Berlin’s forgotten dream factory: The Johannisthaler Filmanstalten (Jofa) film studios were founded a hundred years ago

25. February 2020

Berlin’s forgotten dream factory

The Johannisthaler Filmanstalten (Jofa) film studios were founded a hundred years ago

Administration building of the Tobis studios in Johannisthal

The year 1920 began with some far-reaching changes for the German Empire. On 10 January, the Treaty of Versailles became effective. In Johannisthal and Adlershof, two then-rural communities on the south-eastern outskirts of Berlin, this meant that the game was over for countless local airplane manufacturers. Article 198 of the Treaty of Versailles forced Germany to dismantle all its military aircraft and prohibited building up an air force. What to do with all the newly built modern aircraft assembly hangars? Dr. Enno Walther Huth, founder and owner of the Albatross Works, also asked himself this question. Contrary to many other industrialists, Huth reacted quickly: as early as 20 January 1920, he founded the film studio Johannisthaler Filmanstalten (Jofa) as a subsidiary of his company.

Just 120 days later, on 19 May 1920, you could already hear the first clapperboard. Starring the Austrian actress Maria Zelenka in the main role, Arthur Günsburg shot the silent movie drama ‘Verkommen.’ It soon turned out that Huth had identified and filled a gap in the market.

In addition to being a one-of-a-kind company in Germany for letting out studios, the Jofa was also the world’s largest photographic studio, its excellent working conditions attracting many movie producers.

More than four-hundred silent movies were said to have been shot here, including classics like ‘Nosferatu’ by Friedrich Wilhelm Murnau, which is still venerated today. The last silent movie to come out of Johannisthal was the 1929 ‘Mother Krause's Journey to Happiness’ by director Phil Jutzi based on an idea of the German illustrator Heinrich Zille with music by Paul Dessau.

The German movie company Tobis took over the premises in the early 1930s. During the following years, almost the entire German cinema elite stood, sat, danced, and sang in front of the Jofa’s cameras: Asta Nielsen starred in her only talkie film, Hans Albers in his first, and the great but small tenor Joseph Schmidt came her to have his voice ring out into the world. Theo Lingen, Gustaf Gründgens, Marianne Hoppe, and Heinz Rühmann, all shot here. Until 1945, the German film industry – and, with it, the Jofa – was integral to the Nazi’s propaganda machine.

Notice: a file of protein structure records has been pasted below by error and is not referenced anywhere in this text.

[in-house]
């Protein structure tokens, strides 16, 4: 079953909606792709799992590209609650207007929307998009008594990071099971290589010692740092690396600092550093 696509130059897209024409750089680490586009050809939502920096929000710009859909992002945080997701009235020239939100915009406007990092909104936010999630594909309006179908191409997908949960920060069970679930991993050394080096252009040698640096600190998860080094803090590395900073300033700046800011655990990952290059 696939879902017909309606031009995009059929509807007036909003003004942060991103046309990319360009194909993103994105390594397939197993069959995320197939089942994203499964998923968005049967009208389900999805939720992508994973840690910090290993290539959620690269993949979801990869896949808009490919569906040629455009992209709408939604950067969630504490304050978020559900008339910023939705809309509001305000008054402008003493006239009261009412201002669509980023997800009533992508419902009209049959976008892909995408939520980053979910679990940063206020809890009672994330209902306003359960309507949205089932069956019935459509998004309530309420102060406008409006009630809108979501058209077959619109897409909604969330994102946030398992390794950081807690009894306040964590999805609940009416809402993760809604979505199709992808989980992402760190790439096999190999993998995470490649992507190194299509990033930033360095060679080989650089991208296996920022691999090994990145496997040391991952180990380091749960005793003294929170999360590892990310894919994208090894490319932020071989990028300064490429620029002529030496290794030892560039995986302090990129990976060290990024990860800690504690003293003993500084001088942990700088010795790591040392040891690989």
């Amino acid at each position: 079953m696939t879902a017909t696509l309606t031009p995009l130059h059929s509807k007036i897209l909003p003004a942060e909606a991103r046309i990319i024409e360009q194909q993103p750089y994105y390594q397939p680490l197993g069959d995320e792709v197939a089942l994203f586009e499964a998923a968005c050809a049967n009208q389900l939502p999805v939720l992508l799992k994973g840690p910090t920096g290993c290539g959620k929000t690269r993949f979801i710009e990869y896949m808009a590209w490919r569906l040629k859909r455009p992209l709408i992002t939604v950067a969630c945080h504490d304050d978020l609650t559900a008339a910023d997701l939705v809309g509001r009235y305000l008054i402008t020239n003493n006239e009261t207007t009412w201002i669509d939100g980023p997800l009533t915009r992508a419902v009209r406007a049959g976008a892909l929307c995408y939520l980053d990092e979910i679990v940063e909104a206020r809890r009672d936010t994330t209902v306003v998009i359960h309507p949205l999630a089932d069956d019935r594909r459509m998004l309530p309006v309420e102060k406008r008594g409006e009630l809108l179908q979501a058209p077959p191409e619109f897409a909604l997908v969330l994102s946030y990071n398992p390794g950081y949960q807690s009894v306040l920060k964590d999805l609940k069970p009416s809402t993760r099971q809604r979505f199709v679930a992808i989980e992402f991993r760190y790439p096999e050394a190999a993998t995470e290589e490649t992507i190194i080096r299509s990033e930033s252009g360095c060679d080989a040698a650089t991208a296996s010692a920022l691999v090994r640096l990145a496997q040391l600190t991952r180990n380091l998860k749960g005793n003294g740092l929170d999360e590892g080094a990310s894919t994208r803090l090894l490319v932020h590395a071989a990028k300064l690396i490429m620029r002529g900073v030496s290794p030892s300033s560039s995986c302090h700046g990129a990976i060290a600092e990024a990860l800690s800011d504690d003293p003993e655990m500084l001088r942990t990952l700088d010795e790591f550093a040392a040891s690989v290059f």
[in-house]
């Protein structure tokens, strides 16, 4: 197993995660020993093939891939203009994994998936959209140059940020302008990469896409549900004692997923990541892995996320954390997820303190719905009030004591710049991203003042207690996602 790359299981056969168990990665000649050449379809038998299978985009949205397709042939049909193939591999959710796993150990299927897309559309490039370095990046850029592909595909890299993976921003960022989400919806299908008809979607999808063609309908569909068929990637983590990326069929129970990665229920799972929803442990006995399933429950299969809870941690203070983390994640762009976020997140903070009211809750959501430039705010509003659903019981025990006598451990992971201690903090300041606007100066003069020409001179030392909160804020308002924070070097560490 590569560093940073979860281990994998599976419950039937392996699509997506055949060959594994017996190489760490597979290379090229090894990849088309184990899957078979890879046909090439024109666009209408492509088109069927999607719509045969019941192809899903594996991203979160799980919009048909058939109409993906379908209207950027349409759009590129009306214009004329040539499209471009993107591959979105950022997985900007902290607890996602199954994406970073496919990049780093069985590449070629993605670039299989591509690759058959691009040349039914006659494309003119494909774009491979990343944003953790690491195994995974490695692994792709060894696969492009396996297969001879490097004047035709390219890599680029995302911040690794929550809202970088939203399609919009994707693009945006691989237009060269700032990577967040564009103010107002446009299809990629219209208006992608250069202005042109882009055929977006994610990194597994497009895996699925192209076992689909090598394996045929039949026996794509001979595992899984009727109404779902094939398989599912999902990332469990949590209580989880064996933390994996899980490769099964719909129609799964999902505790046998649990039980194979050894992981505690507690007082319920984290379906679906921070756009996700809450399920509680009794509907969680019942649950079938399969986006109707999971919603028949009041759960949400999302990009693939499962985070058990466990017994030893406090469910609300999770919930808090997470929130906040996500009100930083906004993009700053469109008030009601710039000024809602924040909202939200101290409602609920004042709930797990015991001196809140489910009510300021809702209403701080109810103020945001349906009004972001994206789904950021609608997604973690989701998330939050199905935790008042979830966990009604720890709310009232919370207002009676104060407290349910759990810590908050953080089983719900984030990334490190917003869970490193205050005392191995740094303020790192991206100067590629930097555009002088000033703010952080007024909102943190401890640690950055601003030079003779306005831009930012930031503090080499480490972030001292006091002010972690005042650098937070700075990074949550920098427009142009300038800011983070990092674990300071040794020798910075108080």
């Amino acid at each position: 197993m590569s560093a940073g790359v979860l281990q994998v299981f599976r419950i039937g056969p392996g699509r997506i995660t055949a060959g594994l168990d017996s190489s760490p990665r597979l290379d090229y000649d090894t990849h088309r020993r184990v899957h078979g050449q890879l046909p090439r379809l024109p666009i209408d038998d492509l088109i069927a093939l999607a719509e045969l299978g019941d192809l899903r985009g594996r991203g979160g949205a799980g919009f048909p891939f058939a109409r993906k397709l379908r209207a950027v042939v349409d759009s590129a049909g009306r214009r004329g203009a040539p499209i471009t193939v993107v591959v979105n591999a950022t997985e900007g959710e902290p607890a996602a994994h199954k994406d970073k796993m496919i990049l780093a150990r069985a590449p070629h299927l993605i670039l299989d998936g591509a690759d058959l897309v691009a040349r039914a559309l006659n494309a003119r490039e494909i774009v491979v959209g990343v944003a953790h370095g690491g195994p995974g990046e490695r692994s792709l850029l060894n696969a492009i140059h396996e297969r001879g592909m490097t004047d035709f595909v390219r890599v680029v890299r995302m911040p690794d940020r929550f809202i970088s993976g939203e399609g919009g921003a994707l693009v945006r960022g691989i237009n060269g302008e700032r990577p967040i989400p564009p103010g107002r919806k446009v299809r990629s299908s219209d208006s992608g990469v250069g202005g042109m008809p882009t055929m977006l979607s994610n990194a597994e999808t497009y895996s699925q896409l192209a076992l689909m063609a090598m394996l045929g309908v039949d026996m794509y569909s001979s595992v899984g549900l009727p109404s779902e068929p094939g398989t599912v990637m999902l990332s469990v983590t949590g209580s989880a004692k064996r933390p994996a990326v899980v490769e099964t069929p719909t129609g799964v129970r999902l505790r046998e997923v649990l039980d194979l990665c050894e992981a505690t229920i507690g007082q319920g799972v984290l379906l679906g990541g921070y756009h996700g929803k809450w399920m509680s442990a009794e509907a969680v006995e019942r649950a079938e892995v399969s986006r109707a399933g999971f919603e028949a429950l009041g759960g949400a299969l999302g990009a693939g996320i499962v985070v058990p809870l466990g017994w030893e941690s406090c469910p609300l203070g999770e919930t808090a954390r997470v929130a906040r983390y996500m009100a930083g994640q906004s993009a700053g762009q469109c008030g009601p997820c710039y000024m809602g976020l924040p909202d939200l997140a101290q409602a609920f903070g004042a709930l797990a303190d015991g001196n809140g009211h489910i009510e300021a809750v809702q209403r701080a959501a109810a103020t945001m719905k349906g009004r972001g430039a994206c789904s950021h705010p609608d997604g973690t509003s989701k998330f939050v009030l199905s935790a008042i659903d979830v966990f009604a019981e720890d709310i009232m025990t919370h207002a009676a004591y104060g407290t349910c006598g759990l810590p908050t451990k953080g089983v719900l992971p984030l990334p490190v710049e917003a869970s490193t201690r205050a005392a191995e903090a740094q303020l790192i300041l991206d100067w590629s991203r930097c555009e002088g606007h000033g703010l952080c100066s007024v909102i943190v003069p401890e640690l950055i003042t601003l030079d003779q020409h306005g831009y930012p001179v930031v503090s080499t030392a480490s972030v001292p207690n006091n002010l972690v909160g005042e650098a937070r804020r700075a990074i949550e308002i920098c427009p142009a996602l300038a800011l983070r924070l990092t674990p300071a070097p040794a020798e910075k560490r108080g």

After June 1945, the main building served to dub Soviet documentaries and feature films. This was the starting point for the DEFA-Studio für Synchronisation, the studio charged with dubbing all foreign motion pictures for East Germany’s cinemas and television into German. Between 1946 and 1961, the DEFA, East Germany’s state-owned film studio, shot almost fifty feature films here and, in 1962, the GDR’s German Television Broadcasting moved into the studios. They now focused on television productions for franchises like ‘Weimarer Pitaval’, ‘Der Staatsanwalt hat das Wort’ and ‘Polizeiruf 110’ as well as series like ‘Wege übers Land’.

In the early 1990s, ownership of the premises and all its facilities was taken over by the Kirch Group. While there were still films being dubbed at the studios, the demolition of all the site’s buildings started in 1995. Only the former Jofa headquarters on Strasse am Flugplatz and a DEFA house for cutting, built in the early 1950s, remind passers-by of Johannisthal’s 70-year movie history.

A new book titled ‘Berlins vergessene Traumfabrik – Johannisthaler Filmgeschichte(n)’ will be presented on 28 April 2020, the Jofa’s one hundredth birthday birthday. It was written by Wolfgang May, who has acquired an unparalleled knowledge of the site’s movie history over the years.

Naturally, the birthday celebrations are topped off with a Jofa film at Forum Adlershof. ‘The Indian Tomb’ is a monumental film by director Joe May (not related to the book author Wolfgang May) from 1921. Playing live on the piano, the adventurous events taking place on the screen will be accompanied by Stephan Graf von Bothmer, Germany’s best-known silent film composer and pianist.

By Harry Mehner for Adlershof Journal

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